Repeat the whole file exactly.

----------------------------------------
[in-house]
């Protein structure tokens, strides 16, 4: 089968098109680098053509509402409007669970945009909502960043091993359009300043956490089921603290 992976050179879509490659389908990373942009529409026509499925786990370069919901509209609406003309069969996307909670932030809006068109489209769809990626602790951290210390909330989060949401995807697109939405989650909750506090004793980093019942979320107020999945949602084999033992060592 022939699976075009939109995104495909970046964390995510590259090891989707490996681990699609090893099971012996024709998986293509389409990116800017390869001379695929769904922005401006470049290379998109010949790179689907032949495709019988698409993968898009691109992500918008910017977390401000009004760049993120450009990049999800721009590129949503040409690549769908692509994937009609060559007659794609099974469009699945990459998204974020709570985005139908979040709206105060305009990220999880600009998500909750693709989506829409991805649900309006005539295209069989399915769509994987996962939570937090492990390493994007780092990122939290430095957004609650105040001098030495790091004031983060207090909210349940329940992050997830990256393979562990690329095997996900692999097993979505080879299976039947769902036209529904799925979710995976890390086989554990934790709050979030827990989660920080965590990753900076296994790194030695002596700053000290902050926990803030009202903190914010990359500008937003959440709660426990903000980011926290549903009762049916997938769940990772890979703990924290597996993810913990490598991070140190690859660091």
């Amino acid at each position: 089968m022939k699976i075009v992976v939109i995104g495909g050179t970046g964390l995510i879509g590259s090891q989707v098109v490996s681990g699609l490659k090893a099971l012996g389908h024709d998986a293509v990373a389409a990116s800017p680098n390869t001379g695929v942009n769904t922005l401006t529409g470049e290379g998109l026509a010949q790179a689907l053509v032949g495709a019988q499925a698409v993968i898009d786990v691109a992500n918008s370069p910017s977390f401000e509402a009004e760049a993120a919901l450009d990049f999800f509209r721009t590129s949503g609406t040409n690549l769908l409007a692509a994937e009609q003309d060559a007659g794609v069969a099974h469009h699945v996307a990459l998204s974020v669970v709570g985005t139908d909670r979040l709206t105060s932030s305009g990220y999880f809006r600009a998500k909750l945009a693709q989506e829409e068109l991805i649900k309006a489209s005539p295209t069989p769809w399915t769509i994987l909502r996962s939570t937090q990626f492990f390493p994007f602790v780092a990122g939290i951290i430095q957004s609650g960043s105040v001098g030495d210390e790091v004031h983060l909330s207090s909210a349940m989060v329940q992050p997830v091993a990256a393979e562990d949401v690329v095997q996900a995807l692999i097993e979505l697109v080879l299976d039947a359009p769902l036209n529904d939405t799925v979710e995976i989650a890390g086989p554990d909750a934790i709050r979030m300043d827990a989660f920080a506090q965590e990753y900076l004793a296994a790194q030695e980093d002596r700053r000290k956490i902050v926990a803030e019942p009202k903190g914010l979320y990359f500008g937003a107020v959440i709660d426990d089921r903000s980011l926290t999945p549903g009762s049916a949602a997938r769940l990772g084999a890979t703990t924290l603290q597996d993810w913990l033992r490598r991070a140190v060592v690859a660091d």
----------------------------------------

[in-house]
């Protein structure tokens, strides 16, 4: 089968098109680098053509509402409007669970945009909502960043091993359009300043956490089921603290 992976050179879509490659389908990373942009529409026509499925786990370069919901509209609406003309069969996307909670932030809006068109489209769809990626602790951290210390909330989060949401995807697109939405989650909750506090004793980093019942979320107020999945949602084999033992060592 022939699976075009939109995104495909970046964390995510590259090891989707490996681990699609090893099971012996024709998986293509389409990116800017390869001379695929769904922005401006470049290379998109010949790179689907032949495709019988698409993968898009691109992500918008910017977390401000009004760049993120450009990049999800721009590129949503040409690549769908692509994937009609060559007659794609099974469009699945990459998204974020709570985005139908979040709206105060305009990220999880600009998500909750693709989506829409991805649900309006005539295209069989399915769509994987996962939570937090492990390493994007780092990122939290430095957004609650105040001098030495790091004031983060207090909210349940329940992050997830990256393979562990690329095997996900692999097993979505080879299976039947769902036209529904799925979710995976890390086989554990934790709050979030827990989660920080965590990753900076296994790194030695002596700053000290902050926990803030009202903190914010990359500008937003959440709660426990903000980011926290549903009762049916997938769940990772890979703990924290597996993810913990490598991070140190690859660091």
């Amino acid at each position: 089968m022939k699976i075009v992976v939109i995104g495909g050179t970046g964390l995510i879509g590259s090891q989707v098109v490996s681990g699609l490659k090893a099971l012996g389908h024709d998986a293509v990373a389409a990116s800017p680098n390869t001379g695929v942009n769904t922005l401006t529409g470049e290379g998109l026509a010949q790179a689907l053509v032949g495709a019988q499925a698409v993968i898009d786990v691109a992500n918008s370069p910017s977390f401000e509402a009004e760049a993120a919901l450009d990049f999800f509209r721009t590129s949503g609406t040409n690549l769908l409007a692509a994937e009609q003309d060559a007659g794609v069969a099974h469009h699945v996307a990459l998204s974020v669970v709570g985005t139908d909670r979040l709206t105060s932030s305009g990220y999880f809006r600009a998500k909750l945009a693709q989506e829409e068109l991805i649900k309006a489209s005539p295209t069989p769809w399915t769509i994987l909502r996962s939570t937090q990626f492990f390493p994007f602790v780092a990122g939290i951290i430095q957004s609650g960043s105040v001098g030495d210390e790091v004031h983060l909330s207090s909210a349940m989060v329940q992050p997830v091993a990256a393979e562990d949401v690329v095997q996900a995807l692999i097993e979505l697109v080879l299976d039947a359009p769902l036209n529904d939405t799925v979710e995976i989650a890390g086989p554990d909750a934790i709050r979030m300043d827990a989660f920080a506090q965590e990753y900076l004793a296994a790194q030695e980093d002596r700053r000290k956490i902050v926990a803030e019942p009202k903190g914010l979320y990359f500008g937003a107020v959440i709660d426990d089921r903000s980011l926290t999945p549903g009762s049916a949602a997938r769940l990772g084999a890979t703990t924290l603290q597996d993810w913990l033992r490598r991070a140190v060592v690859a660091d």